While I felt the story was interesting and I read the whole book in one sitting, it left me feeling a little exhausted and unsatisfied at the end of it all. I rated it three stars because it just left me with this hallow feeling, as if something was missing, and not in a good way. I would recommend it if someone asked about it, but it isn't a book I would bring up in discussions, and it's not one I would voluntarily re-read unless I really had no other option.
This was a great on-the-edge-of-your-seat novel. I found it very interesting that these teens chose to keep their friendship a secret, which ultimately led to so much confusion and disbelief when Janie turns up missing. There is a definite reason why Janie has disappeared, and the whole story is Micah trying to figure out what happened while dealing with amnesia and denial.
I adored Amy Zhang's debut Falling Into Place. It was one of those books I couldn't get out of my head the moment I finished it. The writing was gorgeous, and she provided me with what felt like an authentic teen voice. I admit though -- I have a thing about pretty-ugly people, and This Is Where the World Ends continues this loves. If only Goodreads hadn't posted the major spoiler of this book as the blurb!
Janie and Micah are inseparable, and it's to the point where they have this disturbing toxic relationship built upon co-dependency. When janie goes missing, Micah spends a lot of the novel contemplating his relationship with her, while also potentially believing that he may have been the cause. In the before segments of the novel, we are looking at Janie and her need to feel wanted by others. It's also about her "relationship" with both Micah and Anders, and the personal apocalyse that she creates. She is raped, feels as though no one will believe her, and questions if anyone really gives a crap about her. At the same time, however, Janie is someone who emotionally manipulates others, and has no problem bringing people down a peg. She's not a nice person in the slightest, but rape is not something you wish upon someone either.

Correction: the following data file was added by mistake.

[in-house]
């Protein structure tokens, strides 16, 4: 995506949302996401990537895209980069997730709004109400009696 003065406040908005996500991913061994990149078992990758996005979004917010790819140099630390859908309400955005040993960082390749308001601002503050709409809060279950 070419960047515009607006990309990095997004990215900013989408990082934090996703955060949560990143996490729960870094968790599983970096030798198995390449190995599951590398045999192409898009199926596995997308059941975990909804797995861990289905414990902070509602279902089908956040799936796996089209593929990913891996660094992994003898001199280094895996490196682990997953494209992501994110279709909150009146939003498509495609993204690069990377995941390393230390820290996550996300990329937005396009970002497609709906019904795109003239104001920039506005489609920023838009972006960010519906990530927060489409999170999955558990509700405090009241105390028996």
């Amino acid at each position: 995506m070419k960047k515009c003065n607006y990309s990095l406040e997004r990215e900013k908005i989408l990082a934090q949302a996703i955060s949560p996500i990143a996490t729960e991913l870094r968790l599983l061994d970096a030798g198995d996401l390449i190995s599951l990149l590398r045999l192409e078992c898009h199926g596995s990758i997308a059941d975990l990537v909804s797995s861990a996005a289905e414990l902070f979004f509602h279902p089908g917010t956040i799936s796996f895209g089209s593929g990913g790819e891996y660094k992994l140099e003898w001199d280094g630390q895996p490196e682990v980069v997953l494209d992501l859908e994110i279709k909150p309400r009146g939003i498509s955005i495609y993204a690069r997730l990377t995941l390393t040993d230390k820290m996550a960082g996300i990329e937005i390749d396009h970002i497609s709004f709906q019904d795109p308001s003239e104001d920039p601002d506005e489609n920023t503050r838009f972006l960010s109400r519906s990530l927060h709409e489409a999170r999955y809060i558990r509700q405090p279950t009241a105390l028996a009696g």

I felt for both characters in the story, even though I was so frustrated and angry by their actions. A lot of the characters in this book are unlikable, mean, ugly, but they feel so realistic and important. There's no kindness nor justice in the world that Zhang illustrates, and you get this dire sense that human decency is a dead art form. There's so much victim blaming, aggression, and it made me so sad. Especially when we learn what the metaphors mean... it really affected me.
I also appreciate the portrayal of friendship in this novel, as it's the main focus. While it's not the kind of friendship one wants to have, it makes so much sense in the relationship that Zhang has painted for Micah and Janie. It's disturbing, raw, playful, and I loved all those elements about it. While I can't say I enjoyed this book as much as Falling Into Place, I still feel like this novel offers an authentic voice that we need more of in YA. This book is definitely recommended for those who love diverse relationships and screwed up friendships.
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